It was wildly inappropriate for the Yukon gov't to get in bed with the Salvation Army
Lori Fox says gov't never should have contracted the Christian organization to run homeless shelter
We may not like to acknowledge it — or talk about it — but we have a problem with homelessness in Whitehorse.
The territorial government's decision to fund the Salvation Army's Centre of Hope was supposed to alleviate some of the issues around homelessness, but it was wildly inappropriate to have the Christian organization take on this role in the first place.
A recent point-in-time survey on homelessness in the city last year found around 200 people in our community — 0.8 per cent of the population — were homeless or conditionally housed, and it's possible those numbers are even higher. The survey also found 82 per cent of the homeless population was Indigenous and 73 per cent were originally from a community outside of Whitehorse.
In a deal struck by the previous Yukon Party government before the last election, the Salvation Army was given $13.4 milion in public funds to build the new facility, which has emergency shelter beds and transitional housing apartments.
We had heard of people being locked out or denied access to the building.- Chief Doris Bill
The program and service delivery agreement, including a $1.2 million a year operating budget, was implemented by the present Liberal government.
In December 2018 — less than a year after the facility opened — the Liberals announced they were pulling that contract, and the facility, and assuming control of services starting Jan. 31.
It cited a failure on the Salvation Army's part to provide those contracted (and necessary) services.
Complicated history with First Nations
Regardless of its long history of service to the community, the Salvation Army is not a public social institution, but rather a religious one that's primary mission is to "share the love of Jesus Christ."
This is its core mandate, a fact that has put it into conflict with other minority groups in the past, including the queer community.
"I don't think [the Salvation Army] was the best direction for our community," says Doris Bill, chief of the Kwanlin Dun First Nation.
Bill says many vulnerable First Nations community members have "severe" trauma from the residential school system, which makes a Christian-based organization like the Salvation Army inappropriate for them.
She says the First Nation "pleaded with the previous government" not to grant the control of services to the Salvation Army, but they did it anyway.
So why would the previous government opt for this organization against the wishes of some First Nations people, whom it had to be aware it would primarily serve?
"It was an election goody," says Bill. "[The previous government] wanted to get re-elected."
Bill says the Kwanlin Dun First Nation tried to work with the Salvation Army to provide "culturally meaningful" programing but it was "really obvious to us that they weren't capable of delivering that."
When the First Nation asked the Salvation Army to nix the faith-based aspects of its programing, it refused, says Bill. This led to some community members being reluctant to use the services, as the Christian aspects were "triggering."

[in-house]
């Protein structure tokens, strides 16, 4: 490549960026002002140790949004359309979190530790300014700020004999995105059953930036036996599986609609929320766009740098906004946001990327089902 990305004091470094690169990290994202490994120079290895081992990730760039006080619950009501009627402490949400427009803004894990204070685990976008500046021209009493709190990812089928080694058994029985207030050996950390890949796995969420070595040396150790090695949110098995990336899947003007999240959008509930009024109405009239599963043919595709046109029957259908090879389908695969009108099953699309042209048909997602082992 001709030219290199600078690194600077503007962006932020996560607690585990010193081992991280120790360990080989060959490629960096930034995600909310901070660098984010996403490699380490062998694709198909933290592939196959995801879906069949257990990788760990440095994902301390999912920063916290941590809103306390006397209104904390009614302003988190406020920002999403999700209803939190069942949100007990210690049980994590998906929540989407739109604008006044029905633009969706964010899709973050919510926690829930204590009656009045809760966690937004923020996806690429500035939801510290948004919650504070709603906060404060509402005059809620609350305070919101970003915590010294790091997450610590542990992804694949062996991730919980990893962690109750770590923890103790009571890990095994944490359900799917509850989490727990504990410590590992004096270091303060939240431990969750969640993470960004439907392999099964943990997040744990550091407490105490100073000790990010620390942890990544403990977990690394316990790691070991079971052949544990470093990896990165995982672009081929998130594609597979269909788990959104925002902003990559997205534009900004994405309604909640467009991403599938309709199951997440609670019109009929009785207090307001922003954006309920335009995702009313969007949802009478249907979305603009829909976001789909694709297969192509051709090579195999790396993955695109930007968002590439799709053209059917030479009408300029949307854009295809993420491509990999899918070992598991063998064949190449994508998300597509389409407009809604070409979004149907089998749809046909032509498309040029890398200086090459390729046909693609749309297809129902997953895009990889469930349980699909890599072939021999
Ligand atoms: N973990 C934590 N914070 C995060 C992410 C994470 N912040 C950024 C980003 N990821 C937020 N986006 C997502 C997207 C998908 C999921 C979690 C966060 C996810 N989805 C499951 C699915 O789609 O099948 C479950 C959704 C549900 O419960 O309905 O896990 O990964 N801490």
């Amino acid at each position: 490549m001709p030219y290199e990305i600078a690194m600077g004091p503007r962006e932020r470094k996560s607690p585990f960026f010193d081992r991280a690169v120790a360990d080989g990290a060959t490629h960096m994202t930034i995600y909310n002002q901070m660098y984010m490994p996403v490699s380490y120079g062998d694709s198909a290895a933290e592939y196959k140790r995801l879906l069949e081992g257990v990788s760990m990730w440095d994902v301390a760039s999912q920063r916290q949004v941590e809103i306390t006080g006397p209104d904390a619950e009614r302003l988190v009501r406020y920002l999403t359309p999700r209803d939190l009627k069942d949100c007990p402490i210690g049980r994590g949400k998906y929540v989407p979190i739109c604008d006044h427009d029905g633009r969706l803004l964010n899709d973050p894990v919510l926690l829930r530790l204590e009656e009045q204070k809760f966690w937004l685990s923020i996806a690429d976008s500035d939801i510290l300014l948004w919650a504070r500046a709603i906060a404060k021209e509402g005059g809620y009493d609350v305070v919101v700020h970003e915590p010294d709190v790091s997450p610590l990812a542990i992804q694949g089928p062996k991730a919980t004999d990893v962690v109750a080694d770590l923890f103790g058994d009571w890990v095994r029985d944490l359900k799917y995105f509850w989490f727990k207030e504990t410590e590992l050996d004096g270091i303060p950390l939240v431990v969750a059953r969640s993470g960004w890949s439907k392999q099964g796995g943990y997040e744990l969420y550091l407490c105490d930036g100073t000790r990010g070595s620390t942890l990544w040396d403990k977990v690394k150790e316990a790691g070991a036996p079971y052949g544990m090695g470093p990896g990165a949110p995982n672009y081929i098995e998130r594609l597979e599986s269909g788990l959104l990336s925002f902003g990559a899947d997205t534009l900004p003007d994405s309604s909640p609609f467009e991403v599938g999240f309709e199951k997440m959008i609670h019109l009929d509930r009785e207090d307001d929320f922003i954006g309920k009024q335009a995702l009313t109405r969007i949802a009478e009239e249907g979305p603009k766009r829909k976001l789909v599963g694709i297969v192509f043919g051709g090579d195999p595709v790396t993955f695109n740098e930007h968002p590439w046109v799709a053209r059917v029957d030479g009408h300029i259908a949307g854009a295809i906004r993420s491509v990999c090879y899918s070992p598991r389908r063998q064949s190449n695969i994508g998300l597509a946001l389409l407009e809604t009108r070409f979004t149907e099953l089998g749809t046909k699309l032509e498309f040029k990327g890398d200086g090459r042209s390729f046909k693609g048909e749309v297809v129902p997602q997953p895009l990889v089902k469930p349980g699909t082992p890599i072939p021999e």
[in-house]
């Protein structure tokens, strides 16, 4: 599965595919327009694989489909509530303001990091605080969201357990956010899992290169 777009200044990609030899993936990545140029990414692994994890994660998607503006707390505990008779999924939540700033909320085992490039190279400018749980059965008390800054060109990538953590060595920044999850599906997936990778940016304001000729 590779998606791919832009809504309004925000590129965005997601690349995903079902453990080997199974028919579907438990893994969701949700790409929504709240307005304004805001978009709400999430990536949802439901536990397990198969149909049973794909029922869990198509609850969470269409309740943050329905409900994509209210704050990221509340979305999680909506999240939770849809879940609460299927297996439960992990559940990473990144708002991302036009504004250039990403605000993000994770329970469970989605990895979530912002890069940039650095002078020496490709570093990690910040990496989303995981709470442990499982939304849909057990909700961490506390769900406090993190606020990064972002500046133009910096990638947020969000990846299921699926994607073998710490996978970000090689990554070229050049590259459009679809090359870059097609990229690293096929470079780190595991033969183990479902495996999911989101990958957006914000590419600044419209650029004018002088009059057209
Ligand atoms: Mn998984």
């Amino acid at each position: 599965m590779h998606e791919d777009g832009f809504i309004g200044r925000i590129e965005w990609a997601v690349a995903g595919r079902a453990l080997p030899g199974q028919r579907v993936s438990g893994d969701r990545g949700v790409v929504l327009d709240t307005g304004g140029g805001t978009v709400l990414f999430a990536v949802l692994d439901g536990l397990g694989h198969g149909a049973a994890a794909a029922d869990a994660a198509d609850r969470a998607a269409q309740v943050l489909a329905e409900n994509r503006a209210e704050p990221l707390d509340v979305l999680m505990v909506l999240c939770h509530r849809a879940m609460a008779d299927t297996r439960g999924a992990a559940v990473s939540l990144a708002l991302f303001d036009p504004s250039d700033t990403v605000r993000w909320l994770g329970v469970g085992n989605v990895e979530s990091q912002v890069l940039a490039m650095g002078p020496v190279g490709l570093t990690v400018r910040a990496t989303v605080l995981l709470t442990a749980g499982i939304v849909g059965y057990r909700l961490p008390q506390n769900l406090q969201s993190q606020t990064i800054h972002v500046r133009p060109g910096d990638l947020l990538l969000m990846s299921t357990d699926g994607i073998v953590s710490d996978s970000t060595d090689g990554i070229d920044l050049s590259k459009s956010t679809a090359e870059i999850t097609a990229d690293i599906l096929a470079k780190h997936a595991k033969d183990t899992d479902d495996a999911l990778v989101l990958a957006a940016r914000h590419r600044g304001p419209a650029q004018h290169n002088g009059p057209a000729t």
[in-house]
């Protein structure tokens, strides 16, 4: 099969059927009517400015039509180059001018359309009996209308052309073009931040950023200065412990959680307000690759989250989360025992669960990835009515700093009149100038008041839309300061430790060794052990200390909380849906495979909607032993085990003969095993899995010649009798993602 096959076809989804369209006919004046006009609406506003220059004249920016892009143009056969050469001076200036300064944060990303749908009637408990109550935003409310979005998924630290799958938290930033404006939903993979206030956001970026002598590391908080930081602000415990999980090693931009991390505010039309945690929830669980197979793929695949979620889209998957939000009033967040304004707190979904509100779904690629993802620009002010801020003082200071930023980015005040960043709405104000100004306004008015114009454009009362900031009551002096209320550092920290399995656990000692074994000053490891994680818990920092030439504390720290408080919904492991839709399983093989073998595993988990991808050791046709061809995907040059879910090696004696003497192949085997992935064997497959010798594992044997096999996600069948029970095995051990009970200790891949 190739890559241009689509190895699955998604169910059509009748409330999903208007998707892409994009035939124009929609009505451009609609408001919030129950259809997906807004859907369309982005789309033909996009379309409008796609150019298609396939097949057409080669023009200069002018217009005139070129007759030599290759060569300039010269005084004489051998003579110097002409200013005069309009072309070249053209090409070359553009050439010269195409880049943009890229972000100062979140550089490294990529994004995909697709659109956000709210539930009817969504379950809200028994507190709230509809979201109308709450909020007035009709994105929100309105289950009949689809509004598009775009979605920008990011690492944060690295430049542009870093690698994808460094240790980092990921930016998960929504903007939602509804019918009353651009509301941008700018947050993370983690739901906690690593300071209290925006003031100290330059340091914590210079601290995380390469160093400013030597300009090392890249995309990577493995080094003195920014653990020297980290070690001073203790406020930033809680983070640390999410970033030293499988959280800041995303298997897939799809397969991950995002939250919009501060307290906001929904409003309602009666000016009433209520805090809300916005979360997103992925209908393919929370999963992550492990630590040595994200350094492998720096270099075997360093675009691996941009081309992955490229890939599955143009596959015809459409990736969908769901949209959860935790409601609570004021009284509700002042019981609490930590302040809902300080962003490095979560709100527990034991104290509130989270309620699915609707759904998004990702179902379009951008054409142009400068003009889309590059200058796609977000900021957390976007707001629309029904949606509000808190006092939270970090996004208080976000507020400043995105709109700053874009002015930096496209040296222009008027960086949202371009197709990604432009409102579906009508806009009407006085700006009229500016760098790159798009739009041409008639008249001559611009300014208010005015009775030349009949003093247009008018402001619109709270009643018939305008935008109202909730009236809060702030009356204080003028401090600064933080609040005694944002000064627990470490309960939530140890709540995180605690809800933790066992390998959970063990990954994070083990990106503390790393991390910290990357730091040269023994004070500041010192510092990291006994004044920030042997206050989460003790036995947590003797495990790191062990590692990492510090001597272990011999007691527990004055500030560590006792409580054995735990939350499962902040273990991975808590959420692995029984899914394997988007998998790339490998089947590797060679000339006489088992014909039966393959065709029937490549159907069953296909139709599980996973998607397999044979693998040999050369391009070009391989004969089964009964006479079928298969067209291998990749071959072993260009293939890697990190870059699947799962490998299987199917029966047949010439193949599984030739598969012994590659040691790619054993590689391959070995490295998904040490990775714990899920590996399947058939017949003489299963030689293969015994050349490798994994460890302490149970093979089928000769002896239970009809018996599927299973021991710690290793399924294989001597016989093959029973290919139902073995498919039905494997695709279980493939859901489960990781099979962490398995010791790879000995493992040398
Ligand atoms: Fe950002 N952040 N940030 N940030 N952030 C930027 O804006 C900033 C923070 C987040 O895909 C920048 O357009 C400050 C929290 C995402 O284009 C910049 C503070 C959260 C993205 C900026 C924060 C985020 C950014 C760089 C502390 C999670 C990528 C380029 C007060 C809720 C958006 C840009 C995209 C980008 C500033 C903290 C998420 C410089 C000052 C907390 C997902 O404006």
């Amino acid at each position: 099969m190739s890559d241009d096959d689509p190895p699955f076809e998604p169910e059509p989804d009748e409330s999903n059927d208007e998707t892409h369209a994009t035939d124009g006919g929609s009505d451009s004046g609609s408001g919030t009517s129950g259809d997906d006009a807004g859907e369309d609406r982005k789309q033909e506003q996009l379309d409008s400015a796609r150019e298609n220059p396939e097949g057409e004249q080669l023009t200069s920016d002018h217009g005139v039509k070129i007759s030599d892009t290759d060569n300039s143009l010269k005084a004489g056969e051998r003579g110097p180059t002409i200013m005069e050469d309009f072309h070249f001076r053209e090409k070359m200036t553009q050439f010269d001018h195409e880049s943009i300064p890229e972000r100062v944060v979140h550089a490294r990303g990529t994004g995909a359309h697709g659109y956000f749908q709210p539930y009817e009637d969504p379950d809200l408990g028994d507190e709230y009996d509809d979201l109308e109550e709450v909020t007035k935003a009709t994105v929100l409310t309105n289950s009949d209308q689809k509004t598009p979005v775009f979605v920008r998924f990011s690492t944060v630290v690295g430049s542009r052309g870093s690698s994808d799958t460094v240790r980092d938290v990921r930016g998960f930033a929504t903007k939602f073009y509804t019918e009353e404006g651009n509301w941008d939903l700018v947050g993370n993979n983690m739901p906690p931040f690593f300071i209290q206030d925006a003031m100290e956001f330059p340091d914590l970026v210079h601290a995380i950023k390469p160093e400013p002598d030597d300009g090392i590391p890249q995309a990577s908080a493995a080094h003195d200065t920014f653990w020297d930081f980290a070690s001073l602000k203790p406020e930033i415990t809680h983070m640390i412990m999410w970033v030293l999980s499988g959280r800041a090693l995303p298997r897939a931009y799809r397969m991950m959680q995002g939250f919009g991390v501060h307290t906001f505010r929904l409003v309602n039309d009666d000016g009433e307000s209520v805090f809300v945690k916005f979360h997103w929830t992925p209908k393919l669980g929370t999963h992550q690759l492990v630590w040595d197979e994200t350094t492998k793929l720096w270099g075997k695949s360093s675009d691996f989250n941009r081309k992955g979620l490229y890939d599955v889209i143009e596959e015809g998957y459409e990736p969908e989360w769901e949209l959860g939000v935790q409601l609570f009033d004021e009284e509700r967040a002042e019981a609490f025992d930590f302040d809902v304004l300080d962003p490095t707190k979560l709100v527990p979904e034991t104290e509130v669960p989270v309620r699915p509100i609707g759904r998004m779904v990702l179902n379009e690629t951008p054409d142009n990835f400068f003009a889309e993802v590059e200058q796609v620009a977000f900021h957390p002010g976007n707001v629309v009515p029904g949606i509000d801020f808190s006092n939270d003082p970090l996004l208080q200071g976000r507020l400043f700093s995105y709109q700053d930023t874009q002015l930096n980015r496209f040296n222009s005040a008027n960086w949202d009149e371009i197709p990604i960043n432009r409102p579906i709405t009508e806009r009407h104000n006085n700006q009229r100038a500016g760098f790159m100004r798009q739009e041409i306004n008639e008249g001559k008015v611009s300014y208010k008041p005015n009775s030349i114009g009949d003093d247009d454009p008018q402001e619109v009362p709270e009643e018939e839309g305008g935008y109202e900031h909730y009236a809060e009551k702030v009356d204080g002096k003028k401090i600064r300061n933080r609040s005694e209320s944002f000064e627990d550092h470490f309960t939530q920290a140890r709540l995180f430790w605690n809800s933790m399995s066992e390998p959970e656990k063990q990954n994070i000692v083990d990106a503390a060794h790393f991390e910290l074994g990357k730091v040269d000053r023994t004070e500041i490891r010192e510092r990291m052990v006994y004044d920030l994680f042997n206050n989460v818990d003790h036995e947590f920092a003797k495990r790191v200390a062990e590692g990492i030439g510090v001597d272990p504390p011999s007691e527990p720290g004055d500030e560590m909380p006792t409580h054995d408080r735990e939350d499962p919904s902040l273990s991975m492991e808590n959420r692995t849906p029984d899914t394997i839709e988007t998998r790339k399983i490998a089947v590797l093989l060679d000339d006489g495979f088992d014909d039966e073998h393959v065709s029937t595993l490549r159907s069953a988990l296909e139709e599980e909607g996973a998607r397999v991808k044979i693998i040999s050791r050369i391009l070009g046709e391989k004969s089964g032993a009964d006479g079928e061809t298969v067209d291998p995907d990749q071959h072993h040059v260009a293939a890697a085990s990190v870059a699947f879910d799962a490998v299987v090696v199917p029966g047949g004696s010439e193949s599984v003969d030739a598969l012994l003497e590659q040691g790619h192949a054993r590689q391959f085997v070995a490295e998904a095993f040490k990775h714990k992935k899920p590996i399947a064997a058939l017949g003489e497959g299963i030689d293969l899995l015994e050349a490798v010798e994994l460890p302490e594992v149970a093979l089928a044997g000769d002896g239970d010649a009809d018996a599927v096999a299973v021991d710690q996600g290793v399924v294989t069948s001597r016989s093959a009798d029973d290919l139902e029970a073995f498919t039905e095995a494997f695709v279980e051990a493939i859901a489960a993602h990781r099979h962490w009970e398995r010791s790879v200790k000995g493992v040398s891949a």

Reports of people turned away
Moreover, there are serious reports about the refusal of services to intoxicated persons. Many of the city's homeless have substance abuse issues — 29 per cent surveyed said they had lost their housing because of this — which we know goes hand-in-hand with trauma.
"Not everyone was welcome at the Salvation Army," Bill says.
For her, the matter is about more than politics; she had two brothers die on the street, one on the steps of the old Salvation Army building.
In a climate where unsheltered people can freeze to death eight months of the year, reluctance to access services — or being refused services due to intoxication or mental health issues — can be a matter of life and death.
"We had heard of people being locked out or denied access to the building," says Bill.
"We see a lot of deaths in our community of people on our streets … I see it every day."
Salvation Army staff simply "don't have the skills or training" to handle these complex issues, she said.
Executive director of the Yukon Anti-Poverty Coalition Kristina Craig also says there were concerns regarding services from the get-go.
That the government decided to pull out of the contract is "a real indication of whether or not the Salvation Army was able to provide those services or not," she says.
'Not meeting hopes or expectations': minister
Bill said the Kwanlin Dun First Nation "100 per cent" supports the decision by Minister of Health and Social Services Pauline Frost — herself a member of the Vuntut Gwitchin First Nation — to pull the Salvation Army's contract. Bill called it a "bold" but necessary move.
Frost wasn't available for an interview. In an emailed statement, she said "the decision to transfer services came after a year-long period where both parties recognized the services provided at the Centre were not meeting either of our hopes or expectations."
The needs of Yukon's vulnerable citizens are complex. - Minister Pauline Frost
"The needs of Yukon's vulnerable citizens are complex. The challenges we face in addressing those complex needs are often rooted in historic, culturally-related trauma. We have a responsibility to meet our clients where they are, and serve the needs of the many, not the few," she said.
Regardless of who is responsible for services and programing in Whitehorse, it is clear that First Nations need to have more say in what and how those services are delivered.
To simply pass them off to settler governments — or, worse yet, Christian settler organizations with clear ulterior motives like the Salvation Army — is not only patronizing and culturally insensitive, but sets a dangerous precedent that can cost lives.